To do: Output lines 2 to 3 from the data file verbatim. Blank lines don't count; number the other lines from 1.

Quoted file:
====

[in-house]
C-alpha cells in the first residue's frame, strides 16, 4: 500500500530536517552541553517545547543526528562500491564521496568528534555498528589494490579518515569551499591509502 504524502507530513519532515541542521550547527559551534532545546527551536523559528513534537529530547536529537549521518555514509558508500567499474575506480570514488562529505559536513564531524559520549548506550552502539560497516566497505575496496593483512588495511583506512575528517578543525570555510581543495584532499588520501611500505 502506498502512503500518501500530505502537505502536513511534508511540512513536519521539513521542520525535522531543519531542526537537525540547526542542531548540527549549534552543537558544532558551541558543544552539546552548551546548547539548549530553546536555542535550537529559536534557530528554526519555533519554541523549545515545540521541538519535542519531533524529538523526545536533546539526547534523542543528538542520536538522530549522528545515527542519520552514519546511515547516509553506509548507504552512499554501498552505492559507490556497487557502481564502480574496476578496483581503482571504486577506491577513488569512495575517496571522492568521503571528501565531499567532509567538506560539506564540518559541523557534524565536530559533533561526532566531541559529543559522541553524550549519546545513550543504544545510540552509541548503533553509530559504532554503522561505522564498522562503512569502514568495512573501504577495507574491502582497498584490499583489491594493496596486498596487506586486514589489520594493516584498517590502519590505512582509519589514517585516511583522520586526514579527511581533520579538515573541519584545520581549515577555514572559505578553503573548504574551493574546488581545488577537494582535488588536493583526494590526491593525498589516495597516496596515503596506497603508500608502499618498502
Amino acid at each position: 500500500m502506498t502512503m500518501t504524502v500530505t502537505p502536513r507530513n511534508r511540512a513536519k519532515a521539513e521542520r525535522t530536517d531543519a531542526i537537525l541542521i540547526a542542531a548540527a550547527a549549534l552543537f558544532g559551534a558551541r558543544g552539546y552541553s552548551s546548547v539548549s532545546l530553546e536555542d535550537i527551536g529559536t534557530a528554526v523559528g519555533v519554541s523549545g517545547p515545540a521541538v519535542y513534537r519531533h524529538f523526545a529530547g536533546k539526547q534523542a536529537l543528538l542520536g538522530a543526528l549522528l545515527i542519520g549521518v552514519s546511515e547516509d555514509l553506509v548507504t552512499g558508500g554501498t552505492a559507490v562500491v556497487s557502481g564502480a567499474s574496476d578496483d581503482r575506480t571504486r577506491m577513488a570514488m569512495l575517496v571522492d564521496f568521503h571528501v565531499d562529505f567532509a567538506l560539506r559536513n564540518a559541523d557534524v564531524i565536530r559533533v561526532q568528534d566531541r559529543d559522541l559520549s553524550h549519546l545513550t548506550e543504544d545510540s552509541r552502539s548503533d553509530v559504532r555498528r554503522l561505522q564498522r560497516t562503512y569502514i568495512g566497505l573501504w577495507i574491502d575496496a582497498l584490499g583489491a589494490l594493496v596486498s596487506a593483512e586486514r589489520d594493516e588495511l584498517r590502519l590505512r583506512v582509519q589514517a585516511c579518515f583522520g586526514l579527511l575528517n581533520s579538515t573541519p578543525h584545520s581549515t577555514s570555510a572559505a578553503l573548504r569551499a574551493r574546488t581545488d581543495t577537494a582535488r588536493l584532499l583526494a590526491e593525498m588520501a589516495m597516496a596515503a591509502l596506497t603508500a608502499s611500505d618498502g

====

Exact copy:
C-alpha cells in the first residue's frame, strides 16, 4: 500500500530536517552541553517545547543526528562500491564521496568528534555498528589494490579518515569551499591509502 504524502507530513519532515541542521550547527559551534532545546527551536523559528513534537529530547536529537549521518555514509558508500567499474575506480570514488562529505559536513564531524559520549548506550552502539560497516566497505575496496593483512588495511583506512575528517578543525570555510581543495584532499588520501611500505 502506498502512503500518501500530505502537505502536513511534508511540512513536519521539513521542520525535522531543519531542526537537525540547526542542531548540527549549534552543537558544532558551541558543544552539546552548551546548547539548549530553546536555542535550537529559536534557530528554526519555533519554541523549545515545540521541538519535542519531533524529538523526545536533546539526547534523542543528538542520536538522530549522528545515527542519520552514519546511515547516509553506509548507504552512499554501498552505492559507490556497487557502481564502480574496476578496483581503482571504486577506491577513488569512495575517496571522492568521503571528501565531499567532509567538506560539506564540518559541523557534524565536530559533533561526532566531541559529543559522541553524550549519546545513550543504544545510540552509541548503533553509530559504532554503522561505522564498522562503512569502514568495512573501504577495507574491502582497498584490499583489491594493496596486498596487506586486514589489520594493516584498517590502519590505512582509519589514517585516511583522520586526514579527511581533520579538515573541519584545520581549515577555514572559505578553503573548504574551493574546488581545488577537494582535488588536493583526494590526491593525498589516495597516496596515503596506497603508500608502499618498502
Amino acid at each position: 500500500m502506498t502512503m500518501t504524502v500530505t502537505p502536513r507530513n511534508r511540512a513536519k519532515a521539513e521542520r525535522t530536517d531543519a531542526i537537525l541542521i540547526a542542531a548540527a550547527a549549534l552543537f558544532g559551534a558551541r558543544g552539546y552541553s552548551s546548547v539548549s532545546l530553546e536555542d535550537i527551536g529559536t534557530a528554526v523559528g519555533v519554541s523549545g517545547p515545540a521541538v519535542y513534537r519531533h524529538f523526545a529530547g536533546k539526547q534523542a536529537l543528538l542520536g538522530a543526528l549522528l545515527i542519520g549521518v552514519s546511515e547516509d555514509l553506509v548507504t552512499g558508500g554501498t552505492a559507490v562500491v556497487s557502481g564502480a567499474s574496476d578496483d581503482r575506480t571504486r577506491m577513488a570514488m569512495l575517496v571522492d564521496f568521503h571528501v565531499d562529505f567532509a567538506l560539506r559536513n564540518a559541523d557534524v564531524i565536530r559533533v561526532q568528534d566531541r559529543d559522541l559520549s553524550h549519546l545513550t548506550e543504544d545510540s552509541r552502539s548503533d553509530v559504532r555498528r554503522l561505522q564498522r560497516t562503512y569502514i568495512g566497505l573501504w577495507i574491502d575496496a582497498l584490499g583489491a589494490l594493496v596486498s596487506a593483512e586486514r589489520d594493516e588495511l584498517r590502519l590505512r583506512v582509519q589514517a585516511c579518515f583522520g586526514l579527511l575528517n581533520s579538515t573541519p578543525h584545520s581549515t577555514s570555510a572559505a578553503l573548504r569551499a574551493r574546488t581545488d581543495t577537494a582535488r588536493l584532499l583526494a590526491e593525498m588520501a589516495m597516496a596515503a591509502l596506497t603508500a608502499s611500505d618498502g